Maintaining A Rockery Within An Existing Landscape

Rockeries are often described as being easy maintenance, and a good option for people with little time to spare.  The reality is very different and needs to be borne in mind whenever a rockery is being constructed.

Regular maintenance is essential to keep rockeries in good condition all year round. The limited planting space available has to be carefully monitored to ensure that plants are not exceeding their allotted area, or that weeds are taking over.

Weeding is a constant requirement. Grass and weeds can quickly overcome more delicate plants, but due to the confined locations hand weeding is frequently the only option.  This may require scrambling around the rockery, or bending at awkward angles, which means ensuring rocks are not pushed out of place. Top dressings will need to be replenished every year to suppress weed growth and reduce evaporation from the soil. Avoid giving too much fertiliser as alpine plants are designed by nature to grow in fairly poor soil conditions.

Frequent deadheading will ensure longer period of flower production, as well as the removal of plant material that may cause growth problems.   In the autumn, ensure that any leaves from nearby trees or bushes are not left on the rockery as this can damage rosettes and other alpine plants. Dwarf conifers and shrubs may need annual pruning to keep their shapes and restrict growth.

Vine weevils are common on rockeries. If plants do not seem to be thriving, check both the plants and the soil for any indication of vine weevil infestations. Adult vine weevils eat the leaves, while the grubs eat the roots.  Sometimes rosettes and cushion plants can be pulled apart by birds searching for insects in the soil.  Ants are another major problem, as they can dislodge plants and make it harder for roots to take up required nutrition when excavating their nests within the soil. 

The overall structure of a rockery does need to be regularly checked to ensure that all the rocks remain safely and securely in place. Over time, rocks can be loosened by the effect of the weather, animals digging within the rockery, insects burrowing underneath or simply the weight of people climbing on the rocks. Simple precautions like installing bent hazel twigs or similar prunings around vulnerable rocks or to encourage people to use paths and steps can make an instant difference. Such twigs will also protect new planting while it is settling in and sending down roots.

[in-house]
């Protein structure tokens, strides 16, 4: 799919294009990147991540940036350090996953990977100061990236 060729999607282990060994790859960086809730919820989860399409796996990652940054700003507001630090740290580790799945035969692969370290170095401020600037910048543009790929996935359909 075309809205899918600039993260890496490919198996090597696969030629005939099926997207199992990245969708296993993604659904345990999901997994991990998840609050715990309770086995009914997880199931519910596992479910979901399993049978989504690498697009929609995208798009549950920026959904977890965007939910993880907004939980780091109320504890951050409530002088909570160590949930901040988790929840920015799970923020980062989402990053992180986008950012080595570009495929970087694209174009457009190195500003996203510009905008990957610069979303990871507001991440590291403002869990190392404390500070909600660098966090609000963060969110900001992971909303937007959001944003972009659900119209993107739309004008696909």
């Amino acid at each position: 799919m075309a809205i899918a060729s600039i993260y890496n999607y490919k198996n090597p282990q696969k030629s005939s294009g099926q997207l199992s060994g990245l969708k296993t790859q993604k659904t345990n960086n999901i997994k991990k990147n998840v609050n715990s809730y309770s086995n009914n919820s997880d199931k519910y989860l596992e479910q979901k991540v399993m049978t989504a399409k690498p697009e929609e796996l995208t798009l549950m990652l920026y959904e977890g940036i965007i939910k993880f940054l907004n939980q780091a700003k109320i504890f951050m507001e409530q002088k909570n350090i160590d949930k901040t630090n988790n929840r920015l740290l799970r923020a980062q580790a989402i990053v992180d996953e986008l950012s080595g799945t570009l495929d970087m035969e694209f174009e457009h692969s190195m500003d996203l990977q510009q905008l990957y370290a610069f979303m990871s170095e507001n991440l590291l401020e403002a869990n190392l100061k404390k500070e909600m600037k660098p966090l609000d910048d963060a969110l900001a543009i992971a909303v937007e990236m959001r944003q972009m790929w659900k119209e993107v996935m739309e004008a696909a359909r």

Weather conditions can pose serious problems for rockeries. Steps and paths need to be checked regularly, especially during winter or periods of wet weather.  Moss and algae growth can quickly create slippery, hazardous conditions.  Long periods of dry weather can affect the stability of rocks placed into the ground, causing them to slip or fall out of place.

With climate change, floods and heavy rain are becoming an increasing problem for gardeners.  If the garden is constructed on a flood plain or in an are known for flooding, then this should be borne in mind both in the construction and the maintenance of the rockery.  After a storm, priority should be given to checking the stability of the rocks, and the condition of the plants as well as taking away excess water as quickly as possible.

Alpine plants can tolerate cold weather, but will struggle during wet conditions.  Too much rain, or worse still flooding, can prove to be fatal to many alpines.  Root rot can occur if the soil becomes too wet, and water does not drain away easily.  If this becomes a regular problem, then adjustments may have to be made to some of the rocks, tilting them slightly downwards so as to increase the amount of water that can run off naturally. 

Creating extra drainage channels is an alternative option, allowing the water to drain away safely from delicate plants. Decorative grit, pebbles and gravel will help with drainage as well as acting as a much needed mulch during hot weather. It will also deter slugs and snails, thus helping to maintain the overall appearance of the rockery.

Wind and rain can also remove soil from the rockery, washing it away from the plants.  As a result, this can leave roots exposed. Pockets of soil may need to be replaced from time to time.  Adding extra soil may be necessary together with some mulch.  Choose mulches carefully to match in with the style of planting.  Bark is ideal for large areas of planting, but if there are lots of rocks then grit or stone chips will suit the location better.  Limestone chips should be avoided if any of the plants are lime haters such as azaleas.

Periods of droughts can also cause problems on rockeries. Alpine plants are not designed for hot conditions, so can easily dry out in hot weather.  If the soil is dry to the depth of an inch, then watering becomes essential but take care to ensure that the dry soil does not fall away from the plants as this will cause further problems. 

You cannot copy content of this page